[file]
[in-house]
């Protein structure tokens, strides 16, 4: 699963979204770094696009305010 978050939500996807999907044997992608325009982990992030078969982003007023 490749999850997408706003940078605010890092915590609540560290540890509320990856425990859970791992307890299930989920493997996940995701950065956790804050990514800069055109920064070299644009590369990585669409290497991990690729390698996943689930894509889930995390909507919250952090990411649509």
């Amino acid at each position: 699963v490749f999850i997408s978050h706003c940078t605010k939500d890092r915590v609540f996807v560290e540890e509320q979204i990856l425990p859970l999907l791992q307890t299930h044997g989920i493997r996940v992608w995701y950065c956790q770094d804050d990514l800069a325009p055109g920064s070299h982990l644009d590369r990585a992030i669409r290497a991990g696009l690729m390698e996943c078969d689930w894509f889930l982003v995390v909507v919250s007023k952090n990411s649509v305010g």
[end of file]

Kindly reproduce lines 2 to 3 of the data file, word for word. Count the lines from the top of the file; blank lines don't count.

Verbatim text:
């Protein structure tokens, strides 16, 4: 699963979204770094696009305010 978050939500996807999907044997992608325009982990992030078969982003007023 490749999850997408706003940078605010890092915590609540560290540890509320990856425990859970791992307890299930989920493997996940995701950065956790804050990514800069055109920064070299644009590369990585669409290497991990690729390698996943689930894509889930995390909507919250952090990411649509």
């Amino acid at each position: 699963v490749f999850i997408s978050h706003c940078t605010k939500d890092r915590v609540f996807v560290e540890e509320q979204i990856l425990p859970l999907l791992q307890t299930h044997g989920i493997r996940v992608w995701y950065c956790q770094d804050d990514l800069a325009p055109g920064s070299h982990l644009d590369r990585a992030i669409r290497a991990g696009l690729m390698e996943c078969d689930w894509f889930l982003v995390v909507v919250s007023k952090n990411s649509v305010g």